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Glass half full – JFF targets 50% capacity for US WCQ clash

Published:Sunday | October 17, 2021 | 12:07 AMDaniel Wheeler - Staff Reporter

An aerial view of the National Stadium at full capacity on the \final day for the ISSA/GraceKennedy Boys and Girls’ Athletics Championships on Saturday, March 28, 2015. The Jamaica Football Federation has requested a 50 per cent capacity for Jamaica’s
An aerial view of the National Stadium at full capacity on the \final day for the ISSA/GraceKennedy Boys and Girls’ Athletics Championships on Saturday, March 28, 2015. The Jamaica Football Federation has requested a 50 per cent capacity for Jamaica’s World Cup qualifier against the United States on November 16, 2021 in light of the coronovirus pandemic.

Jamaica Football Federation (JFF) General Secretary Dalton Wint says that the administration is now in a better position to lobby and gain approval for fans to return to the National Stadium for the World Cup qualifying (WCQ) campaign. The JFF...

Jamaica Football Federation (JFF) General Secretary Dalton Wint says that the administration is now in a better position to lobby and gain approval for fans to return to the National Stadium for the World Cup qualifying (WCQ) campaign.

The JFF will once again lobby for fully vaccinated spectators to return, setting a target of 50 per cent capacity (approximately 17,500 persons), starting with their November 16 match against the United States (US).

Jamaica is the only country in the eight-team final round qualifying tournament that has played their home games without spectators, with a request for fans to be allowed for the match against Canada inside the National Stadium, October 10, rejected by Local Government Minister Desmond McKenzie days before the game.

Wint says that an official request has been made to the Government and added that the JFF is confident in its ability to manage the targetted crowds in the current climate.

“We have gathered the experience. We have travelled to other venues. The United States had 100 per cent (capacity), El Salvador is about 50 per cent and Honduras was about 50 per cent of the capacity of the stadium. We know that we will be able to take care of 50 per cent, so we have asked for that,” Wint told The Sunday Gleaner.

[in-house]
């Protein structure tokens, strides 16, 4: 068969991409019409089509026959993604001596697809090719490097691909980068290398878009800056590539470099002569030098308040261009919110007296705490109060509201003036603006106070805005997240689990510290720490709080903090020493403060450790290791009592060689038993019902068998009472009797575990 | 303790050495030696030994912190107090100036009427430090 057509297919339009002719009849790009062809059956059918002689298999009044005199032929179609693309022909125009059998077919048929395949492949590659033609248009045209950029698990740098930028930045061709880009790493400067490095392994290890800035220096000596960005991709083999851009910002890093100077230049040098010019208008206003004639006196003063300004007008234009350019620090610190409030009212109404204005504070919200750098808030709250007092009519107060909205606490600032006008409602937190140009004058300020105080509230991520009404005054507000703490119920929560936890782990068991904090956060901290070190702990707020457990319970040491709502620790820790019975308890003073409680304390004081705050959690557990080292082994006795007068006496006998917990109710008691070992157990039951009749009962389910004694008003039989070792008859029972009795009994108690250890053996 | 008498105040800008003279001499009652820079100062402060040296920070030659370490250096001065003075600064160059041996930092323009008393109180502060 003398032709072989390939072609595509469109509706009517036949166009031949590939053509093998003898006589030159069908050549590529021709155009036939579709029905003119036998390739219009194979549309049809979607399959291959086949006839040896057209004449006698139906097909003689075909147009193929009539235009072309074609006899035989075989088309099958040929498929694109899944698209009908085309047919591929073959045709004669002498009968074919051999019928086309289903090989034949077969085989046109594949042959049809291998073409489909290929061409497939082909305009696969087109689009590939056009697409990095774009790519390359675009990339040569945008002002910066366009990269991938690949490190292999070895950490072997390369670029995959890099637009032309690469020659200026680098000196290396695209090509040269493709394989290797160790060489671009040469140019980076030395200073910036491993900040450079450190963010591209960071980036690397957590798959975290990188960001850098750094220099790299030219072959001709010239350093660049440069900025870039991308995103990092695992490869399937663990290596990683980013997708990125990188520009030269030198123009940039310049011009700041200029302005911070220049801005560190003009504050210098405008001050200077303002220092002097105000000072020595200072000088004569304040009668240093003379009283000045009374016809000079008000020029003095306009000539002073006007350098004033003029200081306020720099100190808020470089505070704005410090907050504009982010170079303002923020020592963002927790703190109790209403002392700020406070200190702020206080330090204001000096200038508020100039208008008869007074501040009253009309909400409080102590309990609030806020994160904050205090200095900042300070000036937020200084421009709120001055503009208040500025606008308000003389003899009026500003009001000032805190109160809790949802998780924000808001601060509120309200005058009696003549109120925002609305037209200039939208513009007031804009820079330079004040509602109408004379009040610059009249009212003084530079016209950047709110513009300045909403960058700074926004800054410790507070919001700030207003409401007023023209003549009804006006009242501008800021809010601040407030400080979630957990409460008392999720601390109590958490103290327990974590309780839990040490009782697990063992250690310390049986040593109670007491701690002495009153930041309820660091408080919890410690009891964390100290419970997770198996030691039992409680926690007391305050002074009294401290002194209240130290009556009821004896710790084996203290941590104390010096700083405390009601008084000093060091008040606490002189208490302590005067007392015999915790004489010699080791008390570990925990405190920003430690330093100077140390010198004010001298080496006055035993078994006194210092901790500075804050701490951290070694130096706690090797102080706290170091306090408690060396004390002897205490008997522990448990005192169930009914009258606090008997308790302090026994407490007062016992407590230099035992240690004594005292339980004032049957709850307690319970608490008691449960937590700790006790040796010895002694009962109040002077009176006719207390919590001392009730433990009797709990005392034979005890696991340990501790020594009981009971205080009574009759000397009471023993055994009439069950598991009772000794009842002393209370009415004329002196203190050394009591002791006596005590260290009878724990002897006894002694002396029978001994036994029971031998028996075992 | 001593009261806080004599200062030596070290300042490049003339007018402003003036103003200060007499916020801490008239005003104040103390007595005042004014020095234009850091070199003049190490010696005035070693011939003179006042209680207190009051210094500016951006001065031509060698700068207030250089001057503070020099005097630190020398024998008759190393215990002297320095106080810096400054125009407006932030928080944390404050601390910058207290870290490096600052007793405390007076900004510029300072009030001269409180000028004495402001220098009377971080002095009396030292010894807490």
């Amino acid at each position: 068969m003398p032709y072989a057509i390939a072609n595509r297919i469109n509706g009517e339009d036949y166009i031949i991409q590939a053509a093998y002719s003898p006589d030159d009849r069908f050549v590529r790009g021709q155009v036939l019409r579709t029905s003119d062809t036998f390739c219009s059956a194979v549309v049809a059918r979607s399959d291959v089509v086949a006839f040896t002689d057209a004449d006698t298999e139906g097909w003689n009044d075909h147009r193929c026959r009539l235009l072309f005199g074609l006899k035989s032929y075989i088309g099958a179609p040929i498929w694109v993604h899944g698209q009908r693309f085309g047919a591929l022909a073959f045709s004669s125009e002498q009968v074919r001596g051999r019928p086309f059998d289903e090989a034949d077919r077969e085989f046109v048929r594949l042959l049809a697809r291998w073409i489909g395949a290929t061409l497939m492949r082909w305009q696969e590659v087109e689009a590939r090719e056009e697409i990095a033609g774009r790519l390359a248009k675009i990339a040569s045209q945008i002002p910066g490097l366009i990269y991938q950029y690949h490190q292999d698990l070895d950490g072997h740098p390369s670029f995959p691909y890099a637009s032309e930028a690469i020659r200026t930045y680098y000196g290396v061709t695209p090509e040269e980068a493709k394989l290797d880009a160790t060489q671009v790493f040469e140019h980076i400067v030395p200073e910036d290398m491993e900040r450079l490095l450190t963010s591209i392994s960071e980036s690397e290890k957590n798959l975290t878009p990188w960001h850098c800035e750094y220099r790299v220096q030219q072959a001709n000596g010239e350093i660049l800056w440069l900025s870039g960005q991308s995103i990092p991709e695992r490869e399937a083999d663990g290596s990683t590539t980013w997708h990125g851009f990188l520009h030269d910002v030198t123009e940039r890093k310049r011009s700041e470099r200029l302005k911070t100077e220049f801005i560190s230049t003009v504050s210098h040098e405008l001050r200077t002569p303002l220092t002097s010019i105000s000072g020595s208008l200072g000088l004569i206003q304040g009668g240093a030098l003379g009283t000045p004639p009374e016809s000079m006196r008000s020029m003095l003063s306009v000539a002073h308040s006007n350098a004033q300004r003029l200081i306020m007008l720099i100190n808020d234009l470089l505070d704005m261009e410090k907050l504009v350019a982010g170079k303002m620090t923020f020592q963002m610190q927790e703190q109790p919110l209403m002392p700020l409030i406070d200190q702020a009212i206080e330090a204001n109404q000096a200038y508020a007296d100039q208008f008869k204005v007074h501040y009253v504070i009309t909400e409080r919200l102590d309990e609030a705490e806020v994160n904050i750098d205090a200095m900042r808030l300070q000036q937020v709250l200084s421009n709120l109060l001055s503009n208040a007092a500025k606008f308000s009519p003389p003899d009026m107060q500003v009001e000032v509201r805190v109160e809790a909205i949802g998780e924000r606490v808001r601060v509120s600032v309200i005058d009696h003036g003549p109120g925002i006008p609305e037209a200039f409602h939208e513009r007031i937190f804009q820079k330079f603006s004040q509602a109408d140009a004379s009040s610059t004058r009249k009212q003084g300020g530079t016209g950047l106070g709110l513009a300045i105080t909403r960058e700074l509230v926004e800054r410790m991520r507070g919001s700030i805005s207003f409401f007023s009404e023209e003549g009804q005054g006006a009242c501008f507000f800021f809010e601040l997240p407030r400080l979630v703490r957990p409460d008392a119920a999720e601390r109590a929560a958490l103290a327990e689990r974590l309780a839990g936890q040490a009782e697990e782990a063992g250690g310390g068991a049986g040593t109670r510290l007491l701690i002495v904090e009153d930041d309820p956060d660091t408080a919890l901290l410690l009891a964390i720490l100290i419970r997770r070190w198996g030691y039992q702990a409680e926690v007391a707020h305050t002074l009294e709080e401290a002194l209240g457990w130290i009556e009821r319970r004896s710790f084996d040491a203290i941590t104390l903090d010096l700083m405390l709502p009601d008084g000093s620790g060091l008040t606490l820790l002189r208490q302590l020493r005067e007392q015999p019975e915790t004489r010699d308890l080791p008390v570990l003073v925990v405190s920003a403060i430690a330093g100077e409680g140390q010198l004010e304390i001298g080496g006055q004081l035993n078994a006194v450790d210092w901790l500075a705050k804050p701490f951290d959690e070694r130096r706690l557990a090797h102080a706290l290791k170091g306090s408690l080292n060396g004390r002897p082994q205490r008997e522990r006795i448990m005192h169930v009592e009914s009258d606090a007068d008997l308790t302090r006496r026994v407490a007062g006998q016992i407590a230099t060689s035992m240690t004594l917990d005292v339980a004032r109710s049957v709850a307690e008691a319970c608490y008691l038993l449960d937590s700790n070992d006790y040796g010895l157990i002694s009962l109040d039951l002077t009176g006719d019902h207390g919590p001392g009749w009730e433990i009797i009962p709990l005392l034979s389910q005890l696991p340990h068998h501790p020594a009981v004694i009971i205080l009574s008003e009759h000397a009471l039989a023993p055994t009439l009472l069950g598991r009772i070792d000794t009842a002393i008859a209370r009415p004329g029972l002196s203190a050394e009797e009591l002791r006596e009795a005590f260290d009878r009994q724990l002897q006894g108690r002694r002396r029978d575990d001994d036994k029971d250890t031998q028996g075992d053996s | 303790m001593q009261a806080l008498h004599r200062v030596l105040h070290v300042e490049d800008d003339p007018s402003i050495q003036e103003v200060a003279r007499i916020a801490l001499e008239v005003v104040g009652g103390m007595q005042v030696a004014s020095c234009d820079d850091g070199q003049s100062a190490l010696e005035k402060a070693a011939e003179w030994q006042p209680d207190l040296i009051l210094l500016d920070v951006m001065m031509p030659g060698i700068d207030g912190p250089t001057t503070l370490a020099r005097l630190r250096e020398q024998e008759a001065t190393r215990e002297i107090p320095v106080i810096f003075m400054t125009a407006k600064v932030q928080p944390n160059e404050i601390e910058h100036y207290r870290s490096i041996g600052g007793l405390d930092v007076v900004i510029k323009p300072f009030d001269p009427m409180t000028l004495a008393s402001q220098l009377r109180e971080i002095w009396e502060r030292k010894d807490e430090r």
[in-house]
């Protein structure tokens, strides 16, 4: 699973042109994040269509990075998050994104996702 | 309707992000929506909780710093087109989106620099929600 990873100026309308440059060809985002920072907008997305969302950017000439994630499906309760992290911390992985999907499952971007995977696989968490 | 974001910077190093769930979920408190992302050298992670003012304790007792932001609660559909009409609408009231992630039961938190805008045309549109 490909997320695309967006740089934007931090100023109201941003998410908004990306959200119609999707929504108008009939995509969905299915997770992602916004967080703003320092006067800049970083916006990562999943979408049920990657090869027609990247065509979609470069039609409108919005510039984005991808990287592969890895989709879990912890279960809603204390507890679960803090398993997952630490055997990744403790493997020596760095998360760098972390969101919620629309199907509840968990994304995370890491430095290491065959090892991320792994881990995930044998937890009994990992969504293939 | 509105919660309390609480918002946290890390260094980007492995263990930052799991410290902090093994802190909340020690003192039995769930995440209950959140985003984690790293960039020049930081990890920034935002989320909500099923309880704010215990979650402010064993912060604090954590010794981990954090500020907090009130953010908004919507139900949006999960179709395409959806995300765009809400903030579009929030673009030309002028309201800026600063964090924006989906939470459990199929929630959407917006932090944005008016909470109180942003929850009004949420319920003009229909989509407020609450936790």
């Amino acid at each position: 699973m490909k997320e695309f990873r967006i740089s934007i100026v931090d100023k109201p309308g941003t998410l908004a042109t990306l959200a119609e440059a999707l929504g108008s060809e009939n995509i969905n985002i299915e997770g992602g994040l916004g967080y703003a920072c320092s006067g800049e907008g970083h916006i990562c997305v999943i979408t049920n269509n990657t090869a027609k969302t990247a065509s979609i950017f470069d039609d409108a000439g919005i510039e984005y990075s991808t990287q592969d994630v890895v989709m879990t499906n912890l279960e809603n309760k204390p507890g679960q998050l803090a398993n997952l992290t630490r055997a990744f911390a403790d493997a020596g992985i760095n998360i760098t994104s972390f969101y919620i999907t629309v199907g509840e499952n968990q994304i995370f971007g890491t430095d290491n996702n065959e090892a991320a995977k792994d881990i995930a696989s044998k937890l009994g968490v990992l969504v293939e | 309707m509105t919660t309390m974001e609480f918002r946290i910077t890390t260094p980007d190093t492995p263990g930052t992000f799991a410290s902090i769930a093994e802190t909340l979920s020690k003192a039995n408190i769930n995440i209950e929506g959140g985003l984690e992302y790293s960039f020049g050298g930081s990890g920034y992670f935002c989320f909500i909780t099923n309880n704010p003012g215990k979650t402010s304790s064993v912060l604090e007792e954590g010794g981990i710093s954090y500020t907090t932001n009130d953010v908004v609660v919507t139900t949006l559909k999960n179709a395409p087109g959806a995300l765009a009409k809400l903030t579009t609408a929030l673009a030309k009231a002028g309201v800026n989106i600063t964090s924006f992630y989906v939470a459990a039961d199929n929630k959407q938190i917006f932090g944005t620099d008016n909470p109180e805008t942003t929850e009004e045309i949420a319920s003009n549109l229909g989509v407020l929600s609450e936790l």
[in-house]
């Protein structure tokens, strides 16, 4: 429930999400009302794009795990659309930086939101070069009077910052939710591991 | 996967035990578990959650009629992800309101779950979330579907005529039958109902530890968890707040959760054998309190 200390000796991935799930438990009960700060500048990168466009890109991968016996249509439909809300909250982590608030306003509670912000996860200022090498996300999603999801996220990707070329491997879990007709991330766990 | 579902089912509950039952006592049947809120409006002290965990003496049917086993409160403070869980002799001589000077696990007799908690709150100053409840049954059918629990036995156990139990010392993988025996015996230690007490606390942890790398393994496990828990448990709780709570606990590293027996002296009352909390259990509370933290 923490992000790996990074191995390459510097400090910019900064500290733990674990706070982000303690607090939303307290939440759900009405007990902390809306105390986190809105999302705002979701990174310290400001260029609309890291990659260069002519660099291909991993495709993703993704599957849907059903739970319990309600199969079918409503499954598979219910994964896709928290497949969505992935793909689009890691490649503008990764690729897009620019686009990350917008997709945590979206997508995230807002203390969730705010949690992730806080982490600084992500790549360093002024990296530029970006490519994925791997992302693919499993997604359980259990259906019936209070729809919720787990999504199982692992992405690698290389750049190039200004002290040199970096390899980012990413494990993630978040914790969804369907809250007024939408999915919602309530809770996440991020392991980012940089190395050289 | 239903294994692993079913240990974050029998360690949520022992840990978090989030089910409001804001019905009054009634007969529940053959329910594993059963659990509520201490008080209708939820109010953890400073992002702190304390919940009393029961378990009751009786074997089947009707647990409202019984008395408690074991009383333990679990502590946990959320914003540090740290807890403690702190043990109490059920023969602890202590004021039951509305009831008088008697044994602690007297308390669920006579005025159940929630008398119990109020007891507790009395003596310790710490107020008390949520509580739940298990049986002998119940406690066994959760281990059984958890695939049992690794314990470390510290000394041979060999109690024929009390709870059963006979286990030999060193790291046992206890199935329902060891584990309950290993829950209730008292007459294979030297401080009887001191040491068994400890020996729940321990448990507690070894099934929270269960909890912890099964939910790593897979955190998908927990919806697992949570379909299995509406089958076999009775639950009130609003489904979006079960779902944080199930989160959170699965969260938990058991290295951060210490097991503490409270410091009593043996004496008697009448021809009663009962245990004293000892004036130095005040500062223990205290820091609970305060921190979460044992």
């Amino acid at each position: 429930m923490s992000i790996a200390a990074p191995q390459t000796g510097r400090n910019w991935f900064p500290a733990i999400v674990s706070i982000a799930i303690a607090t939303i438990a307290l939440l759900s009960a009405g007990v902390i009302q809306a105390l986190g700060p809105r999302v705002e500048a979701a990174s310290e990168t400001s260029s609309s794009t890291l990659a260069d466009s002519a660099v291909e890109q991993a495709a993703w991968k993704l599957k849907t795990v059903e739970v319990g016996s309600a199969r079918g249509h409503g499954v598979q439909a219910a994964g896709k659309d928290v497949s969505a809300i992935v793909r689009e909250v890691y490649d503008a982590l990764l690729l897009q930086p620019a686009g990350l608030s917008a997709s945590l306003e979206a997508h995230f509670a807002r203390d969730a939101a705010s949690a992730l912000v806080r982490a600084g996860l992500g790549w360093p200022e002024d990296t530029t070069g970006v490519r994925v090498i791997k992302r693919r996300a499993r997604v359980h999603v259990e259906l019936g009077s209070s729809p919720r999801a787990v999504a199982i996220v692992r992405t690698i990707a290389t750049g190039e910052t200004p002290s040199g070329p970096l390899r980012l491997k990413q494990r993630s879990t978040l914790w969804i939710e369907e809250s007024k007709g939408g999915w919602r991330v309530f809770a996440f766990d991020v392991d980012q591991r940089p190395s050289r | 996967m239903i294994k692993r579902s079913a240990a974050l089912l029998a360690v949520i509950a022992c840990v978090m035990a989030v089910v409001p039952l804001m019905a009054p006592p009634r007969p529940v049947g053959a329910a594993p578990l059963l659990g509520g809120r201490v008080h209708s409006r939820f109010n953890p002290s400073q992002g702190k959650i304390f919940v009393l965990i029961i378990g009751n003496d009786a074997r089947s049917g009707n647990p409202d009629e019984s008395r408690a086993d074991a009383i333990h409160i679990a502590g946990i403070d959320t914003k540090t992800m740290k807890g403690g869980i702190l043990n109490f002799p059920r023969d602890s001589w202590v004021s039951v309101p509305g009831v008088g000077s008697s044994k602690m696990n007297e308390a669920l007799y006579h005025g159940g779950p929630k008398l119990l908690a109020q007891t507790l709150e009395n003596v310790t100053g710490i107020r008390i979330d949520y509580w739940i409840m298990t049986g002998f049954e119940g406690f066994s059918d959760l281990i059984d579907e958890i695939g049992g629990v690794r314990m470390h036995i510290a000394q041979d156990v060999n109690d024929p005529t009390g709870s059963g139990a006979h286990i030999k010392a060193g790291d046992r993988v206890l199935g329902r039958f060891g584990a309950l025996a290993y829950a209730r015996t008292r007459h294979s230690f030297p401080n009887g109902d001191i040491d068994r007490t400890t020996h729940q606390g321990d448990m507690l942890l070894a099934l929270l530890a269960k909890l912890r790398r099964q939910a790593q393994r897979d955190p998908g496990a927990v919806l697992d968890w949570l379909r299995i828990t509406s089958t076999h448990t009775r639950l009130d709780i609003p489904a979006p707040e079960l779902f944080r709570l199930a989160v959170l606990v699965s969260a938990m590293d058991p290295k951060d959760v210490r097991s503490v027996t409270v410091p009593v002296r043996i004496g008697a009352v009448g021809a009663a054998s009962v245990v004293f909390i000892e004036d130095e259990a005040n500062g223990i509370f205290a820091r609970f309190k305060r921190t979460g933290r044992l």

Compared to the proposal made for the Canada game in the middle of the current COVID-19 restrictions, Wint made the point that the administration now has a longer time to prepare its case.

POSITIVITY RATE DOWN

“Timing was an issue (for the last game). I think we have a little bit more time now. The positivity rate is trending down, so that will give us a better opportunity to get Minister McKenzie (onboard). His ministry has the last say in this thing happening, so we want to see how best we can appeal (to him) to ensure we get that positive answer,” Wint said.

The country reported a positivity rate of 19.1 per cent on Friday

For that favourable response, Dr Nicole Dawkins-Wright, director for the Emergency, Disaster Management and Special Services Branch of the Ministry of Health and Wellness, says they have to be convinced of the JFF’s ability to manage the crowd and ensure no unvaccinated patron slips through the cracks.

“Among the (requirements) would be the verification of individuals in terms of their health status, and the other broad category will be how to handle the crowd or the persons in the space. in terms of conforming to the required protocol,” Dawkins-Wright said. “And there are other considerations in terms of what our security forces can handle and the other stakeholders in the whole management of the event.”

Part of the proposal, according to Wint, includes an electronic ticketing system that requires prospective patrons to submit their health status and be verified before they can purchase a ticket. This will also see patrons given seat assignments in the grandstand and controlled entrances for sections in the bleachers.

ZERO-TOLERANCE APPROACH

Wint said that there would be a zero-tolerance approach towards fans who do not follow the respective protocols.

However, Dawkins-Wright said that deciding on an acceptable capacity level would be determined by the risk assessment and the measures proposed.

“You can have a superspreader from any size event, so it is really how we manage the persons. So, I don’t think it would necessarily be depending on the state of where we are, what capacity would work,” Dawkins-Wright said. “But if you were to work with one, then we would look at the risk level and the provisions in place (as well as) the capacity, (in order) to determine what maximum persons can go to the event.”

daniel.wheeler@gleanerjm.com